What is Business Intelligence?


Need to make sense of the data your company generates? Want to understand more about where your company stands with regard to its operations, market, and industry? You could start getting printouts but first you need something that can collect the data that you need and something that can put it all together in a way that makes sense. Business intelligence, or BI, can take care of that.

Defining Business Intelligence

Business intelligence “as a discipline is made up of several related activities, including data mining, online analytical processing, querying and reporting,” explains CIO. “Companies use BI to improve decision making, cut costs and identify new business opportunities. BI is more than just corporate reporting and more than a set of tools to coax data out of enterprise systems.”

For example, business intelligence can be used to identify areas of the business that have grown inefficient. Companies such as Wendy’s and Ruby Tuesday use business intelligence software extensively to identify which locations are underperforming, which menu items could be removed, and which flavor profiles are most popular so they can create new dishes that employ these tastes.

Data Collection

Data collection is one of the challenges with BI. After all, your business intelligence is only ever going to be as good as the information you collect. Traditional data integration (DI) requires information that is in a common format, whether it comes from the CRM, billing or ERP, and this information then has to be accessible to data warehousing. Relational databases can then be formed, and BI can draw conclusions to develop complete views of customers, business entities, and even product lines.

The best BI systems go beyond traditional data sources like accounting and HR to incorporate structured data, such as information from machine sensors, with unstructured data, such as media files. It is a complicated process. “To unlock the most analytic value, organizations must be able to bring together information from across different departments, products, and applications – regardless of structure or format,” explains Pentaho. The best BI “provides data preparation capabilities for any data source, as well as the full range of capabilities to access, shape, and blend data for analytics.”

Data Preparation

This information can be incredibly useful, but collecting the right data in the right format is tricky and using the data you collect through BI to the best advantage is another story. “Once you have all this data in the data lake, how do you bring it all together? Transforming and reconciling data, ensuring consistency across sources, checking the quality of data — this is the hard part of the big data story and where there the least automation and help are available,” writes InfoWorld.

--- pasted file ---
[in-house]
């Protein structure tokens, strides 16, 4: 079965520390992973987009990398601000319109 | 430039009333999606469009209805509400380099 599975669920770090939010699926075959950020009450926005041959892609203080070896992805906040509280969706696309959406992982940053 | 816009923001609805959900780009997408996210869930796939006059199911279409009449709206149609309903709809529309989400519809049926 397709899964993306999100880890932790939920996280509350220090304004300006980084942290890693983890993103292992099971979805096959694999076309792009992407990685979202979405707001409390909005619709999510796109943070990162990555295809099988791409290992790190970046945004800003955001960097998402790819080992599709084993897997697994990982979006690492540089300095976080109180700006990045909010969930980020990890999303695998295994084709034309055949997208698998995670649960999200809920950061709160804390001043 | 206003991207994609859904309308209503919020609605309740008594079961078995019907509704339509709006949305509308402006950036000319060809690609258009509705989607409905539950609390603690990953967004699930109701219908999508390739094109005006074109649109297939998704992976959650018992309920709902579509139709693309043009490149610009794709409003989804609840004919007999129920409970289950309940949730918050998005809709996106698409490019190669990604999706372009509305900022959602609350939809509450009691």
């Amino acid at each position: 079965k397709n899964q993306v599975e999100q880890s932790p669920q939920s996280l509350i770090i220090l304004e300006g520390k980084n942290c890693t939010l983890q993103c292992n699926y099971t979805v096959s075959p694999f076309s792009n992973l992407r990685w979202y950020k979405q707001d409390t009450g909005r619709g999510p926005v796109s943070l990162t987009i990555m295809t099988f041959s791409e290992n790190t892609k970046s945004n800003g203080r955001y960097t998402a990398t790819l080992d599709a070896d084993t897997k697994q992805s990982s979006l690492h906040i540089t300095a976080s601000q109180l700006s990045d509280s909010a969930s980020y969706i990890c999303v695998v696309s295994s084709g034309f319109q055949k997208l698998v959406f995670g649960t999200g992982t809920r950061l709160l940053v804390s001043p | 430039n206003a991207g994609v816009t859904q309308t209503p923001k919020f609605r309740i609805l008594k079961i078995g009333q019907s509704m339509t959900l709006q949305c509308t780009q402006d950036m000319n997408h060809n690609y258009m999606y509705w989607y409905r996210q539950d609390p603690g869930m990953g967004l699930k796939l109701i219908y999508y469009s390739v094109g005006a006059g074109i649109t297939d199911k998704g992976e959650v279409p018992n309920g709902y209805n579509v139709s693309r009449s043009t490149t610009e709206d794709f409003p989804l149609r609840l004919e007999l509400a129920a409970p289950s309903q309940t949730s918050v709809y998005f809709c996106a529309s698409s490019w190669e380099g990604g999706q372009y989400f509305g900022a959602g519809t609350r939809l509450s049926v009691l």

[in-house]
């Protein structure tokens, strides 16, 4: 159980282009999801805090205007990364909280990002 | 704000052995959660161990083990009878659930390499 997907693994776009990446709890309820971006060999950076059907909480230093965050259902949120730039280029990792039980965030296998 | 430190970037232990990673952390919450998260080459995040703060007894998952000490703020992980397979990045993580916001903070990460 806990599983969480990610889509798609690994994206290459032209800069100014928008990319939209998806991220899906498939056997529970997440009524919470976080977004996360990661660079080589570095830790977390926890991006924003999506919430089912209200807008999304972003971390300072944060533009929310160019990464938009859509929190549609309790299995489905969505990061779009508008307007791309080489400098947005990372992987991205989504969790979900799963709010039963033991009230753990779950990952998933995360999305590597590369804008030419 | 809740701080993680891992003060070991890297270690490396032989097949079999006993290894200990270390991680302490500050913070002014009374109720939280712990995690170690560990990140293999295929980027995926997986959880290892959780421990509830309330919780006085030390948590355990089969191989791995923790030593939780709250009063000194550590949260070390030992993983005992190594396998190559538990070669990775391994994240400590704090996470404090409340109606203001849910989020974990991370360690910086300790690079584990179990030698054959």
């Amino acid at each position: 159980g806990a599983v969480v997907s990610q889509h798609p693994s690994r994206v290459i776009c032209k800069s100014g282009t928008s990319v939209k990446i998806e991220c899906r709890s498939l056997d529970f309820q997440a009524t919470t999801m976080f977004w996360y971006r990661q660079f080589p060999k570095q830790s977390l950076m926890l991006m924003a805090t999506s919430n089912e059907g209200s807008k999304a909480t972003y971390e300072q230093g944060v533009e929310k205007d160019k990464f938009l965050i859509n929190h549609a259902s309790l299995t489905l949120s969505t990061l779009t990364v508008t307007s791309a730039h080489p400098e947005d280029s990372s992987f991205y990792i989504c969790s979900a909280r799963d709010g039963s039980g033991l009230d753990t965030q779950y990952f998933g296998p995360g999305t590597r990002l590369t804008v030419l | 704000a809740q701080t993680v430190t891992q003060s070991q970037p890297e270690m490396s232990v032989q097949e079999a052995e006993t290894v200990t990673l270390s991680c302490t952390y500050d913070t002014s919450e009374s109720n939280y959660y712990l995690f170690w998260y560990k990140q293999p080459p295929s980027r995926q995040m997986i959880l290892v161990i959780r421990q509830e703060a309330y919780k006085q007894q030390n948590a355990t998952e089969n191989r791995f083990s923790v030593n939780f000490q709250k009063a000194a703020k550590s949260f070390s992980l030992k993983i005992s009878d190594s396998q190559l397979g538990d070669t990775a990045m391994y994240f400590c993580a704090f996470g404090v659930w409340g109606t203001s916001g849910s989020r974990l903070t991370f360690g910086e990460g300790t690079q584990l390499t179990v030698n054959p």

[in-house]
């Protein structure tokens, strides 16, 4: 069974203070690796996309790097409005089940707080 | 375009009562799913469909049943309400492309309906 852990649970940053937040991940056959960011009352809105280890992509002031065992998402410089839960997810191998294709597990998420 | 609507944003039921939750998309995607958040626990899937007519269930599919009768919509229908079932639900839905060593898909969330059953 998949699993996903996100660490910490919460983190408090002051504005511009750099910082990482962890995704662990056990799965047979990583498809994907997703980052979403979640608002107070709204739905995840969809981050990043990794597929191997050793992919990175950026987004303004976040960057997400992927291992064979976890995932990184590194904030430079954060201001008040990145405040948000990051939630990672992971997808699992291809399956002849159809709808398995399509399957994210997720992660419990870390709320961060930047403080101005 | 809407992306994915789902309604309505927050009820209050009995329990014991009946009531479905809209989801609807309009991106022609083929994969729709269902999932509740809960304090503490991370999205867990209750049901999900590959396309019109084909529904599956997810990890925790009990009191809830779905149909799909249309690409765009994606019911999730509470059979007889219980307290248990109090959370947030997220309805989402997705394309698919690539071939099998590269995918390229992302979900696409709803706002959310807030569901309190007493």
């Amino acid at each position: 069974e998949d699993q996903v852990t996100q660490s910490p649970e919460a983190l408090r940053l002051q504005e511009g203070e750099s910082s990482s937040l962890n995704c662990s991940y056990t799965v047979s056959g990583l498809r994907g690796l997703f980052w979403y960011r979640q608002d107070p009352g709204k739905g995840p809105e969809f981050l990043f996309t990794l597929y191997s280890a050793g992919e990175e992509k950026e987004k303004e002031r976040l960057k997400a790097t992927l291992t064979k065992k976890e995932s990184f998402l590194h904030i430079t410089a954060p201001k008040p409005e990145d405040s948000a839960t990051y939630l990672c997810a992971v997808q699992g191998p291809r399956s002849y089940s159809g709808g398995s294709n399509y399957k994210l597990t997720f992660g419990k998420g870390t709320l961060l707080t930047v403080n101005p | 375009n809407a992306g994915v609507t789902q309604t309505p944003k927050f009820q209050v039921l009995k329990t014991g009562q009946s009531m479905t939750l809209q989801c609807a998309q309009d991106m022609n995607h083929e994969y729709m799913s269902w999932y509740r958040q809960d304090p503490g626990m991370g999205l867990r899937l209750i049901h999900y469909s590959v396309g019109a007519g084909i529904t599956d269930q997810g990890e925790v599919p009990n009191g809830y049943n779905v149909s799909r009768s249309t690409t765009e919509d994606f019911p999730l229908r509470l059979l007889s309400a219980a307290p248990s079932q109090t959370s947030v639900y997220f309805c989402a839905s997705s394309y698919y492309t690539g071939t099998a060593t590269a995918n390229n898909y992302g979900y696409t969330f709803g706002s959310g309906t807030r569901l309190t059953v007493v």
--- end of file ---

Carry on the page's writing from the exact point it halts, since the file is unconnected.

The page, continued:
Data blending, for instance, only works when the data is in the same format. If there is a mismatch, you could end up with duplicate entries, which could throw off your data sets completely. Any BI collected from that information is useless until those issues are resolved. “If you need to build an application on top of a specific data source or to report on top of a consistent data set, many solutions exist that will automate the process and make it seamless,” continues InfoWorld. “But cross the boundaries of sources, explore and leverage heterogeneous data, this is where you are on your own.”

Business Intelligence vs. Analytics

Business intelligence is frequently confused with business analytics (BA). They are two pieces of trending terminology that sound similar and have some overlap in usage. However, they have different focuses. “Business Intelligence is needed to run the business while Business Analytics are needed to change the business,” explains Pat Roche, Vice President of Engineering, Noetix Products.

BI is focused more on “creating operational efficiency through access to real-time data enabling individuals to most effectively perform their job functions.” In contrast, “Business Analytics relates to the exploration of historical data… to identify trends and understand the information that can drive business change.” For example, in BI you may see a dashboard of real-time data, while BA produces data visualizations that display historical trends. Business analytics may also be seen as a subset of BI in the sense that analytics are a function you can perform on business intelligence.

Benefits of Business Intelligence

Business intelligence is something any smart business is highly invested in because the benefits to operations are so clear. Identifying inefficient functions and underperforming products is going to help a business be more profitable because resources are not wasted on less profitable functions. Moreover, BI presents a way to quantitatively measure business activities so it is objective in its conclusions, and it may spot opportunities that may not be apparent otherwise.

Take the New England Patriots for example. The sports team uses statistics to determine which players to hire and at which salaries. Statistics also provide insights into how to improve fan experience at games, and their use has served the Patriots well. Over the course of four years, the Patriots won the Super Bowl three times and improved visitor satisfaction.


Decision-making and cost-cutting are necessities of modern business, but they can’t take place in a vacuum. Before you can decide where to trim costs or which opportunities to harness, you need to be able to assess your current operations. BI helps you do this, and it streamlines the process so that reports are automatically generated and dashboards continuously updated.

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